New York State’s Supreme Court declared that it was “arbitrary and capricious,” and scolded the state Adirondack Park Agency (APA) staff for a “one-sided” presentation to commissioners about herbicide used for managing invasive milfoil. The court also faulted the APA for not holding a public hearing before an administrative law judge prior to issuing a permit to the Lake George Park Commission.
APA commissioners, in a split vote, granted the Lake George Park Commission a permit to use a herbicide chemical known as ProcellaCOR to battle Eurasian Watermilfoil in April of 2022. The Lake George Association (LGA) filed a lawsuit against the APA, the park commission and the state Department of Environmental Conservation after the permits were granted.
This month, Warren County Justice Robert Muller sided with the LGA, ruling that the APA’s staff presentation of the issues was biased in favor of the applicants use of herbicides. Furthermore, the court believed the APA board was denied a comprehensive understanding of the permit application making it difficult — if not impossible — for the decision-making board to render an accurate determination.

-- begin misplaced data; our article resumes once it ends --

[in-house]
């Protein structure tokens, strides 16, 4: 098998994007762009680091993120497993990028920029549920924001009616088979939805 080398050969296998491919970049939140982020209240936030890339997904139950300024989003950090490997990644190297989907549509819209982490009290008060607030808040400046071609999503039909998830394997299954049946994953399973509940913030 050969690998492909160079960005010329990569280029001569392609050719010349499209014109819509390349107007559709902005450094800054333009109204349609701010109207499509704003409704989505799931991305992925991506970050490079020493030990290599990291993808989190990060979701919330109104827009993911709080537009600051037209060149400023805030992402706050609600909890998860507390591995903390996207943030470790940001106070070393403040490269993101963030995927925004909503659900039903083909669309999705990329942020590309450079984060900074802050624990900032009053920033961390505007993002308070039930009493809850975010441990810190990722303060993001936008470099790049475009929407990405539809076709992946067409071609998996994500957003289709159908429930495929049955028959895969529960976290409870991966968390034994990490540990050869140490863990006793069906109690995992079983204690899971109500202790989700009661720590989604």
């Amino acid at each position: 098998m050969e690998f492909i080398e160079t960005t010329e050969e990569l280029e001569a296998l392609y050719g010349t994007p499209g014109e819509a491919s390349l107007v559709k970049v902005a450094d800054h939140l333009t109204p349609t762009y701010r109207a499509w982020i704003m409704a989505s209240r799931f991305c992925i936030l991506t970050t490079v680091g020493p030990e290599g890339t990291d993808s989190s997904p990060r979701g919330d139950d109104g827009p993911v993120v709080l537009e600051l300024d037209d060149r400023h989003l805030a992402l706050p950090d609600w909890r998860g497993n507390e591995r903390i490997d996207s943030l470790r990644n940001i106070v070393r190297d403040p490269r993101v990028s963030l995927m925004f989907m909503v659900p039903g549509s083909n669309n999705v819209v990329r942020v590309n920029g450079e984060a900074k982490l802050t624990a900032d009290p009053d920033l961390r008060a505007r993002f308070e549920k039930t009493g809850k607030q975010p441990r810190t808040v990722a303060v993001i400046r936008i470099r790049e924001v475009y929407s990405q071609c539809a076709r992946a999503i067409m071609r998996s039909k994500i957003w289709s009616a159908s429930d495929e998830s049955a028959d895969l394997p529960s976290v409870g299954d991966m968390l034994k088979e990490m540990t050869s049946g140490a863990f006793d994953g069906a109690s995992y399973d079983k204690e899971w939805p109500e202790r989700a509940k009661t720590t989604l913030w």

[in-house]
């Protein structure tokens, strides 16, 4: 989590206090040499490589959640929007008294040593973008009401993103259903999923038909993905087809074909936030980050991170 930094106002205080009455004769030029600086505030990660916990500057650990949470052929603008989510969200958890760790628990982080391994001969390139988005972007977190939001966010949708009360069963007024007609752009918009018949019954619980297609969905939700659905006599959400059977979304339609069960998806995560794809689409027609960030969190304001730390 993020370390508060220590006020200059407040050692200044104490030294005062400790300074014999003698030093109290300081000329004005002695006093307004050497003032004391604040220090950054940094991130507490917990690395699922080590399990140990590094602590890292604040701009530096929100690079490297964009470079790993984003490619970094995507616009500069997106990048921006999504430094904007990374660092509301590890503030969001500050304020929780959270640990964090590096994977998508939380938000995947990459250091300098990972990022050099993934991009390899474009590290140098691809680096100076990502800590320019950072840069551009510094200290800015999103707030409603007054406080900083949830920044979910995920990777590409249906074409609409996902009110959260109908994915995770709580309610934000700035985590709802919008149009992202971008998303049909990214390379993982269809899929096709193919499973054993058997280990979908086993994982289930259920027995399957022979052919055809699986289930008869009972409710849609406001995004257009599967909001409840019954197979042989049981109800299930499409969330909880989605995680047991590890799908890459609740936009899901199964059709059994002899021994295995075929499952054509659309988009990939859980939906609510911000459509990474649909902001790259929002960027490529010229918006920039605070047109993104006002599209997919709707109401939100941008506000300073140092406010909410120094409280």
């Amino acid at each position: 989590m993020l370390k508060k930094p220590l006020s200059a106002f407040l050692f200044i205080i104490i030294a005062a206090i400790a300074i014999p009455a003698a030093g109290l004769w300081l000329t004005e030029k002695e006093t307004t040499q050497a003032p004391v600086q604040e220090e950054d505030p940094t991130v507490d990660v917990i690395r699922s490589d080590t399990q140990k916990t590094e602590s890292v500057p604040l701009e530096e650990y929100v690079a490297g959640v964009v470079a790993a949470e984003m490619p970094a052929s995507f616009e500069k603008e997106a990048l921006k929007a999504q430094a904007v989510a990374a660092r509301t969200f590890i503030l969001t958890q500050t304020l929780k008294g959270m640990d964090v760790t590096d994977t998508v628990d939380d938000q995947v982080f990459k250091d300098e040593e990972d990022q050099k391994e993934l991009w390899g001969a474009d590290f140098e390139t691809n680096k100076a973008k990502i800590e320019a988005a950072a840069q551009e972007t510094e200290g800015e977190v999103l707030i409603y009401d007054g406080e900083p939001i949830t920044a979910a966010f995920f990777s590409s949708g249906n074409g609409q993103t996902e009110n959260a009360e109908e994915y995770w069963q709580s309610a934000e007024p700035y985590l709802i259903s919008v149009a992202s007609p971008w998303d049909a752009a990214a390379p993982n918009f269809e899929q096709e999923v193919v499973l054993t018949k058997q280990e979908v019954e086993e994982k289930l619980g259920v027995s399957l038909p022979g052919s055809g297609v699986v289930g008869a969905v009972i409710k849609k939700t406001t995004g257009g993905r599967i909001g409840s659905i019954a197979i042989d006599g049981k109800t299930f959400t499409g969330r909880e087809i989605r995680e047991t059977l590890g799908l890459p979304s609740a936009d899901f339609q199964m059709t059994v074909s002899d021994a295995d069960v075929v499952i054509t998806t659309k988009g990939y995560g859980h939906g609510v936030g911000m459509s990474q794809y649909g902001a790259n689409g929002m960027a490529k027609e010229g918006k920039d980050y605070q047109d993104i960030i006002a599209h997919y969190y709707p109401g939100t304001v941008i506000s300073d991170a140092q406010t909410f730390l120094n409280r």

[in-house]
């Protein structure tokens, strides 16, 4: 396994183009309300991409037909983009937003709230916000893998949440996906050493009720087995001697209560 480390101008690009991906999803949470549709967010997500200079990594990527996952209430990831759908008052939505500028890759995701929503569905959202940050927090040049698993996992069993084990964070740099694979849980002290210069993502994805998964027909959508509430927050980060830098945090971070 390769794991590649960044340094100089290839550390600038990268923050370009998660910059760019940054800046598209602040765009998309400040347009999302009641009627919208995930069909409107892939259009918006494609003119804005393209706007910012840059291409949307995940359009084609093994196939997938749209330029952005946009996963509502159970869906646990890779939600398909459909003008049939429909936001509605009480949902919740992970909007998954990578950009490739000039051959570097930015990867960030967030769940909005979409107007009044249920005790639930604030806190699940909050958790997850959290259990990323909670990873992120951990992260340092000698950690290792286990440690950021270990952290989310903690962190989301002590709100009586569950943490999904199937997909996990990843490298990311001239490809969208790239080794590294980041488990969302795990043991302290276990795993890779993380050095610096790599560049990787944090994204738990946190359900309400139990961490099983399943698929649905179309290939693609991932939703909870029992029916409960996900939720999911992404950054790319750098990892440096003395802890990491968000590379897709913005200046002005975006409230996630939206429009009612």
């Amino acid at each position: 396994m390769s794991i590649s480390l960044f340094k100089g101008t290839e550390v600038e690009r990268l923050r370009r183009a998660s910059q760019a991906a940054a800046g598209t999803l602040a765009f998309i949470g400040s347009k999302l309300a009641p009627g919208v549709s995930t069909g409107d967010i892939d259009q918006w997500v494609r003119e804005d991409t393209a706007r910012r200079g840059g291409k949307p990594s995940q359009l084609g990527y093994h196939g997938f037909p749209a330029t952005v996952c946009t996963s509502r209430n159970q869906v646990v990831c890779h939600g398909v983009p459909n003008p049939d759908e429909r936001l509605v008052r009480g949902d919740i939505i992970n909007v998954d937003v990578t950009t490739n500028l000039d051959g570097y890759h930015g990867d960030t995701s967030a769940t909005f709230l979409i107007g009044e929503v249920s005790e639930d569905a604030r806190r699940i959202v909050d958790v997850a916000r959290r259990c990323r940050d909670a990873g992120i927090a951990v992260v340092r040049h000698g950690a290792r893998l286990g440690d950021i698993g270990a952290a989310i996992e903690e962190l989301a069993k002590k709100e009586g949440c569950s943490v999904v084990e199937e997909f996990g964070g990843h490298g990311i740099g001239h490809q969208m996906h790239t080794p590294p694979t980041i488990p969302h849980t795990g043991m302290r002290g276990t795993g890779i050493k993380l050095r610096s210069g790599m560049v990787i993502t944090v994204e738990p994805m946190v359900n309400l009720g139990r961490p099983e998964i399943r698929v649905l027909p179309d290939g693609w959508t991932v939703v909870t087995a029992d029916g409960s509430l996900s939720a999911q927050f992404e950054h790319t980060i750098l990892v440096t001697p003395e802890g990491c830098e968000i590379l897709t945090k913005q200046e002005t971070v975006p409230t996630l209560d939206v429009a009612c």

The Upper Saranac Foundation (USF) has not taken a position on the use of the chemical herbicide ProcellaCOR but did provide an affidavit to the court regarding the misrepresentation of USF’s data by APA staff relative to hand harvesting milfoil on Upper Saranac Lake. While the APA staff did acknowledge USF’s success in invasive species management, the presentation to the APA commissioners incorrectly created an impression that hand harvesting of Eurasian watermilfoil is not a viable cost-effective option, thus favoring the use of herbicides.
Should the Lake George Park Commission proceed with reapplying for the use of ProcellaCOR, a public hearing will undoubtedly look at USF’s effective management strategies as an alternative to chemicals.